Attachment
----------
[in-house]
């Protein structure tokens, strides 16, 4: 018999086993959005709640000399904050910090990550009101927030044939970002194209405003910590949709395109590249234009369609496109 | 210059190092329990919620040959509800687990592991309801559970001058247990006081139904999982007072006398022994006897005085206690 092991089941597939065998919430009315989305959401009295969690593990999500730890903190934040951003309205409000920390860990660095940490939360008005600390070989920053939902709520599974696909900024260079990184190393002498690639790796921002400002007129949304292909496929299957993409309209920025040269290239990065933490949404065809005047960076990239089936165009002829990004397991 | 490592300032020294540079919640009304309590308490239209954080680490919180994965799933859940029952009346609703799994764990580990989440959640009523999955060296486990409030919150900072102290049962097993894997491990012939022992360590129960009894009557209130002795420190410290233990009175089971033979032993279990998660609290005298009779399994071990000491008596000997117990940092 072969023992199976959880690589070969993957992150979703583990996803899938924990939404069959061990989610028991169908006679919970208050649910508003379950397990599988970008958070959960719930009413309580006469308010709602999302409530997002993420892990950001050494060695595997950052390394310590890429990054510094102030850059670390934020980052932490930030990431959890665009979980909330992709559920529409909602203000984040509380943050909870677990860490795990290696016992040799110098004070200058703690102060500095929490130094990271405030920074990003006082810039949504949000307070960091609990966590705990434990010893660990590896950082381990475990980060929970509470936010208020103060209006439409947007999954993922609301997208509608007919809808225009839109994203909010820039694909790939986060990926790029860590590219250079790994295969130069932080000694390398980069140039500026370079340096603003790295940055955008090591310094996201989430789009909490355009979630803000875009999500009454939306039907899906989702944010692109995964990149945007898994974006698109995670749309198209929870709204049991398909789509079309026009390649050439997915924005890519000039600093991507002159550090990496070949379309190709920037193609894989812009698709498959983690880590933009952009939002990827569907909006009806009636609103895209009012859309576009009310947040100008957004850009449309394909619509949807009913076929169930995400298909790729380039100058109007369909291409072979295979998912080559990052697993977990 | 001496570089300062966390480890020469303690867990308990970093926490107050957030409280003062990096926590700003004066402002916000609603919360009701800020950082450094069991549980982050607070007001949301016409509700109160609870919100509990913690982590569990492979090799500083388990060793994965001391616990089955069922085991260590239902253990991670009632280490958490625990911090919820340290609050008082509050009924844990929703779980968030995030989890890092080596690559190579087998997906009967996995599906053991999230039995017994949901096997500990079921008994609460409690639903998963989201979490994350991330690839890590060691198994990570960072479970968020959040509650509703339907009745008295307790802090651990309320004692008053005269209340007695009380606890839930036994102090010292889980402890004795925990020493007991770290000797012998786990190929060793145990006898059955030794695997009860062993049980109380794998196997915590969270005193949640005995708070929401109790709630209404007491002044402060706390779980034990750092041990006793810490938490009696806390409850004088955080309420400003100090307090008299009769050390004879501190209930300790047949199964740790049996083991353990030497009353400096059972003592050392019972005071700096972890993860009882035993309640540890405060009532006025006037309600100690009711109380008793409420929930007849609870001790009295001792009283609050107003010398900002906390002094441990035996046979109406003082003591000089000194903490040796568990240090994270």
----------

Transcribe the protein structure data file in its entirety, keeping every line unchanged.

[in-house]
């Protein structure tokens, strides 16, 4: 018999086993959005709640000399904050910090990550009101927030044939970002194209405003910590949709395109590249234009369609496109 | 210059190092329990919620040959509800687990592991309801559970001058247990006081139904999982007072006398022994006897005085206690 092991089941597939065998919430009315989305959401009295969690593990999500730890903190934040951003309205409000920390860990660095940490939360008005600390070989920053939902709520599974696909900024260079990184190393002498690639790796921002400002007129949304292909496929299957993409309209920025040269290239990065933490949404065809005047960076990239089936165009002829990004397991 | 490592300032020294540079919640009304309590308490239209954080680490919180994965799933859940029952009346609703799994764990580990989440959640009523999955060296486990409030919150900072102290049962097993894997491990012939022992360590129960009894009557209130002795420190410290233990009175089971033979032993279990998660609290005298009779399994071990000491008596000997117990940092 072969023992199976959880690589070969993957992150979703583990996803899938924990939404069959061990989610028991169908006679919970208050649910508003379950397990599988970008958070959960719930009413309580006469308010709602999302409530997002993420892990950001050494060695595997950052390394310590890429990054510094102030850059670390934020980052932490930030990431959890665009979980909330992709559920529409909602203000984040509380943050909870677990860490795990290696016992040799110098004070200058703690102060500095929490130094990271405030920074990003006082810039949504949000307070960091609990966590705990434990010893660990590896950082381990475990980060929970509470936010208020103060209006439409947007999954993922609301997208509608007919809808225009839109994203909010820039694909790939986060990926790029860590590219250079790994295969130069932080000694390398980069140039500026370079340096603003790295940055955008090591310094996201989430789009909490355009979630803000875009999500009454939306039907899906989702944010692109995964990149945007898994974006698109995670749309198209929870709204049991398909789509079309026009390649050439997915924005890519000039600093991507002159550090990496070949379309190709920037193609894989812009698709498959983690880590933009952009939002990827569907909006009806009636609103895209009012859309576009009310947040100008957004850009449309394909619509949807009913076929169930995400298909790729380039100058109007369909291409072979295979998912080559990052697993977990 | 001496570089300062966390480890020469303690867990308990970093926490107050957030409280003062990096926590700003004066402002916000609603919360009701800020950082450094069991549980982050607070007001949301016409509700109160609870919100509990913690982590569990492979090799500083388990060793994965001391616990089955069922085991260590239902253990991670009632280490958490625990911090919820340290609050008082509050009924844990929703779980968030995030989890890092080596690559190579087998997906009967996995599906053991999230039995017994949901096997500990079921008994609460409690639903998963989201979490994350991330690839890590060691198994990570960072479970968020959040509650509703339907009745008295307790802090651990309320004692008053005269209340007695009380606890839930036994102090010292889980402890004795925990020493007991770290000797012998786990190929060793145990006898059955030794695997009860062993049980109380794998196997915590969270005193949640005995708070929401109790709630209404007491002044402060706390779980034990750092041990006793810490938490009696806390409850004088955080309420400003100090307090008299009769050390004879501190209930300790047949199964740790049996083991353990030497009353400096059972003592050392019972005071700096972890993860009882035993309640540890405060009532006025006037309600100690009711109380008793409420929930007849609870001790009295001792009283609050107003010398900002906390002094441990035996046979109406003082003591000089000194903490040796568990240090994270």